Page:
Turner departed Top Cow in late 2002 to found his own comic book publishing company, Aspen MLT Inc. (where MLT stands for Michael Layne Turner), located in Santa Monica, with a studio in Marina del Rey, California. The release of comics from Aspen was delayed by a year-long lawsuit with Top Cow Productions over the rights to Fathom, and over the rights to the unreleased titles Soulfire (initially called Dragonfly) and Ekos, both of which Turner had begun development on before leaving Top Cow and before his diagnosis of cancer. Aspen and Top Cow settled the lawsuit out of court in 2003.

In 2004 Turner contributed covers to various DC Comics titles, including The Flash and Identity Crisis. He also provided cover art and co-wrote the “Godfall” story arc that ran in the three main Superman titles in early 2004. He also illustrated the six-issue “Supergirl from Krypton” story arc in Superman/Batman. His creator-owned title Soulfire also began publication in 2004, and Fathom resumed publication in that year as well, though this time with Aspen MLT rather than Top Cow.

On August 6, 2005, Marvel Comics announced the signing of Michael Turner to a work-for-hire deal for a six-issue project and covers. This would turn out to be at least the variant covers for the miniseries Civil War and the new Wolverine ongoing series Wolverine: Origins. In addition Turner had been announced as the artist on Ultimate Wolverine.

R.I.P. to a great artist. Michael Turner (1971-2008)

Michael Turner Tribute Site



Christina (a.k.a the Dirty Souf Yankee) has been creating since before she could speak. At the age of 9, she decided to take it to the next level and started her own jewelry business called “Tina’s Treasures” in which she created jewelry and crafts which were sold through an art gallery and store in Atlanta, GA. She would travel to Atlanta from her hometown of Savannah, GA on weekends when she was off from school to deliver the items, pick up her earnings, and attend gallery openings to meet and greet her customers. However, once junior high came around, schoolwork called and Tina’s Treasures eventually came to an end.

Along with the start of High school came a new interest for Christina; photography. She has always had a love for music and started attending many concerts around the southeast and taking pictures wherever she went. People at her school already knew her for her artwork and custom trucker hats that she wore and sold around town. They started asking if they could buy the pictures she was taking of their favorite celebrities and were constantly complimenting her on her skills which led Christina to start taking the craft more seriously. She invested in a high quality camera and started honing her skills, taking pictures wherever she went.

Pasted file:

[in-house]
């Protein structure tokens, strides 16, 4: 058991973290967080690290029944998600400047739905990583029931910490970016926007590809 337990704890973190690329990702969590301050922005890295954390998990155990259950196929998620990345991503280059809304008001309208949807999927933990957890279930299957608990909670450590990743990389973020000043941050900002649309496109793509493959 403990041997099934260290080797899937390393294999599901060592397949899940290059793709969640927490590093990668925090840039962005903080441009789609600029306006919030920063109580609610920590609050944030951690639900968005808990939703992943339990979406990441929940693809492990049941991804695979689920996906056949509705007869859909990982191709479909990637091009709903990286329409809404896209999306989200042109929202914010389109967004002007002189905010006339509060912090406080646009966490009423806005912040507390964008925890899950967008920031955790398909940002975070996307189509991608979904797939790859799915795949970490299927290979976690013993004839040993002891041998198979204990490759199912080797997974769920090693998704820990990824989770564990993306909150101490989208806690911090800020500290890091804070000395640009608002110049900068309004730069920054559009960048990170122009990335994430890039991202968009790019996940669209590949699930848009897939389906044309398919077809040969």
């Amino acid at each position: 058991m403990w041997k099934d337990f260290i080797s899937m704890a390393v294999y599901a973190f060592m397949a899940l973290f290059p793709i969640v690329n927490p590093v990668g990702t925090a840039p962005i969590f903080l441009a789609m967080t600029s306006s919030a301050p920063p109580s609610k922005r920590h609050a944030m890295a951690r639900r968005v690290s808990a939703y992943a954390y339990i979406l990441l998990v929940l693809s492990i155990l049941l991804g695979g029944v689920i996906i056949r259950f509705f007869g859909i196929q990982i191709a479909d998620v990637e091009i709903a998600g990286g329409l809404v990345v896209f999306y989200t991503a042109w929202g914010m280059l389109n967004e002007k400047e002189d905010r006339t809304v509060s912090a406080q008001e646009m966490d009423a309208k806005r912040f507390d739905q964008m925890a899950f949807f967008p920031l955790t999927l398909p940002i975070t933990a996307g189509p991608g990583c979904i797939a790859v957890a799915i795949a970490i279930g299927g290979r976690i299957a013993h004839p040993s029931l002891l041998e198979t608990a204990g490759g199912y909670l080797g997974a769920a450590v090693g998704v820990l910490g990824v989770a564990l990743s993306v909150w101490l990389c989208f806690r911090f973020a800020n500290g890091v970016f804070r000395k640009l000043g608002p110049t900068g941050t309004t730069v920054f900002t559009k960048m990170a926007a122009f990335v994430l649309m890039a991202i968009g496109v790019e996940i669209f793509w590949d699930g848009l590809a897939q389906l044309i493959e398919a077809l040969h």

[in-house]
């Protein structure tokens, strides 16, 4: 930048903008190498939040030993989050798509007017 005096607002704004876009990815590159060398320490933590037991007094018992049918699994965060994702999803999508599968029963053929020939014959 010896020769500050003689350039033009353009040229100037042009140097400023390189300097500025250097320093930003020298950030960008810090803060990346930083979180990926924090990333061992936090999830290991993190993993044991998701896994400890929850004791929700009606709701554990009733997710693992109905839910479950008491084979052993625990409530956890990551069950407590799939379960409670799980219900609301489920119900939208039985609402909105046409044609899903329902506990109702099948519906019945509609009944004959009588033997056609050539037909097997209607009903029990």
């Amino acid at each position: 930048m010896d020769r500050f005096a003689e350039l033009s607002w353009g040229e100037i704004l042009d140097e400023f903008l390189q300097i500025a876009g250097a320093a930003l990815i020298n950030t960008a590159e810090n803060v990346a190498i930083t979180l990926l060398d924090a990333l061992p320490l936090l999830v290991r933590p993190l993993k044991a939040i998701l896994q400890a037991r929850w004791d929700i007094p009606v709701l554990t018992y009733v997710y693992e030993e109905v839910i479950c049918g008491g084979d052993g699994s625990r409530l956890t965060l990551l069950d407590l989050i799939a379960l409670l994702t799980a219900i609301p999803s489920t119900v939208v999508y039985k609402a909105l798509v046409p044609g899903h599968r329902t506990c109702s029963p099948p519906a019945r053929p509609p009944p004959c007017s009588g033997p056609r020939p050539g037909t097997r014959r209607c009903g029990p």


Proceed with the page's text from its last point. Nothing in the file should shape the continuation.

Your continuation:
Once Christina graduated high school, she moved to Brooklyn, NY to pursue a career in entertainment. It wasn’t long before people started taking notice of her at events around New York city because everywhere she went, she was rocking her one of a kind, personalized clothing and accessories that she had made for herself along with her favorite accessory; her digital camera. She was at every event you could possibly imagine, snapping pictures of the hottest underground artists and networking. She was also making a name for herself as the self proclaimed “Dirty Souf Yankee”. This led to various people approaching her, asking where she got her wardrobe or who she was working for taking pictures.

Christina finally decided to focus all her time and energy on making Dirty Souf Yankee a brand and lifestyle company in February, 2007 after being let go from a job at which she was excelling and spending the majority of her time at. She thought to herself, “Why am I expending so much energy and working so hard for other people who don’t appreciate my hard work and drive? I should put that same energy and effort into myself and my own company! ” And as they say, the rest is history. Ever since, she has been customizing sneakers, heels, clothing, accessories, booking photo shoots, taking pictures, and filming events for clients all over the US all under the Dirty Souf Yankee umbrella.

Check out other fly designs and get your custom gear from DSY: